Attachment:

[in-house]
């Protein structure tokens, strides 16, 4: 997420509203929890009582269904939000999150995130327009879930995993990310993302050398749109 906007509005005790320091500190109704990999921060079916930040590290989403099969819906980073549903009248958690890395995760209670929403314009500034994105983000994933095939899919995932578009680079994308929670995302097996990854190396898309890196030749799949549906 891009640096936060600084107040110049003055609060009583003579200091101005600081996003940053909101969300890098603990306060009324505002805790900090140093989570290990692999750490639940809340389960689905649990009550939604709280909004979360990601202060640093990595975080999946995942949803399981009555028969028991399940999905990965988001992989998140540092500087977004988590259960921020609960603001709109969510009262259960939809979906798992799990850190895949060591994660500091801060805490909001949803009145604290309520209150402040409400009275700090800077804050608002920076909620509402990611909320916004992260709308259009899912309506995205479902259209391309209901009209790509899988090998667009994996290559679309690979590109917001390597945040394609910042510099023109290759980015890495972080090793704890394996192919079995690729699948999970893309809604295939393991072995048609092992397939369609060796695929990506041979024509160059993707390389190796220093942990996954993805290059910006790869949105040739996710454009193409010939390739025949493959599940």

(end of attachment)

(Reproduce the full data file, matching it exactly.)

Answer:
[in-house]
């Protein structure tokens, strides 16, 4: 997420509203929890009582269904939000999150995130327009879930995993990310993302050398749109 906007509005005790320091500190109704990999921060079916930040590290989403099969819906980073549903009248958690890395995760209670929403314009500034994105983000994933095939899919995932578009680079994308929670995302097996990854190396898309890196030749799949549906 891009640096936060600084107040110049003055609060009583003579200091101005600081996003940053909101969300890098603990306060009324505002805790900090140093989570290990692999750490639940809340389960689905649990009550939604709280909004979360990601202060640093990595975080999946995942949803399981009555028969028991399940999905990965988001992989998140540092500087977004988590259960921020609960603001709109969510009262259960939809979906798992799990850190895949060591994660500091801060805490909001949803009145604290309520209150402040409400009275700090800077804050608002920076909620509402990611909320916004992260709308259009899912309506995205479902259209391309209901009209790509899988090998667009994996290559679309690979590109917001390597945040394609910042510099023109290759980015890495972080090793704890394996192919079995690729699948999970893309809604295939393991072995048609092992397939369609060796695929990506041979024509160059993707390389190796220093942990996954993805290059910006790869949105040739996710454009193409010939390739025949493959599940």